It is not that modern books aren’t “good enough” to be in scripture, but that they aren’t “old enough.” Church leaders decided in the first several hundred years after Jesus’ lifetime which books should be included in the “canon” of the Bible and then they closed that canon. One of the criteria used to decide which books would make the cut was if the books were “ancient,” meaning written and handed down from our early Jewish heritage or in the first century after Christ’s life.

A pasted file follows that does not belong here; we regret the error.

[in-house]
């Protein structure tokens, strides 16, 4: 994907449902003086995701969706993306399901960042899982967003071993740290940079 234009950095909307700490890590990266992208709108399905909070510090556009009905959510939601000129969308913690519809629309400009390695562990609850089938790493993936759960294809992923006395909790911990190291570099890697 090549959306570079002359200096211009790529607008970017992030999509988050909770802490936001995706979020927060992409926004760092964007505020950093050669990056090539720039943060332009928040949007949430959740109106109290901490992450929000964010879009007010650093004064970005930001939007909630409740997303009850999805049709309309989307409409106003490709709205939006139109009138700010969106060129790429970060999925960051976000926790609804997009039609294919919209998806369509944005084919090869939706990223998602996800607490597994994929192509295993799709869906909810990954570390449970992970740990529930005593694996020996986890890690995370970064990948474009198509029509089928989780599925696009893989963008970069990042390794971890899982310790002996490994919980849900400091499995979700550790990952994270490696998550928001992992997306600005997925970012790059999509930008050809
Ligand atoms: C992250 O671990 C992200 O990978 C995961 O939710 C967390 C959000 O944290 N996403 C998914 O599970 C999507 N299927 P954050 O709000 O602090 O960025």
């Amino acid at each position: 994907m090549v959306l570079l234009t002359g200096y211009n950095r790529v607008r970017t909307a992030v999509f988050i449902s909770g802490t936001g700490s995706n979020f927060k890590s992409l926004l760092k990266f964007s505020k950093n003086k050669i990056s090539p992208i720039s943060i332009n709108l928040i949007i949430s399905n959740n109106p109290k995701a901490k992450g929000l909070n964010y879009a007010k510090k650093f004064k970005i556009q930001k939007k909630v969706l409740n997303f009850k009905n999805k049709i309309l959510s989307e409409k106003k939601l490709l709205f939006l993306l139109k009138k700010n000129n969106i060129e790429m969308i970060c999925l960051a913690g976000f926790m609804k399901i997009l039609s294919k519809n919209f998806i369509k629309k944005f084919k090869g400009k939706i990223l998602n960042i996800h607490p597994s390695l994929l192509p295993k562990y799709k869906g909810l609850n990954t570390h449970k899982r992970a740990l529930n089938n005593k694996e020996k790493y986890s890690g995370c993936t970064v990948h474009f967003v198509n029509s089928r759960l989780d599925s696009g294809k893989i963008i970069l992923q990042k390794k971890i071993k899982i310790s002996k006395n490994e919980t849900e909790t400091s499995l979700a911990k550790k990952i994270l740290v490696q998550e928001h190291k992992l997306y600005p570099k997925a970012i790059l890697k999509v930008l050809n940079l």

The teaching continues that since Jesus Christ was the invisible God made visible and the one who perfectly showed us who God is, we do not expect any new public revelation before his second coming. Since no one writing today has physically met the Jesus of history, no one can write a book that will add any new “revelation” that will be added to scripture. That said, the Church admits that “There is a growth in insight into the realities and words that are being passed on [in scripture].” (Vatican II, Dei Verbum, 8). So modern books that help us to understand our faith, lead us to further insights about God, or engender a deeper knowing of Jesus can all have a place in the mystery of God’s revelation.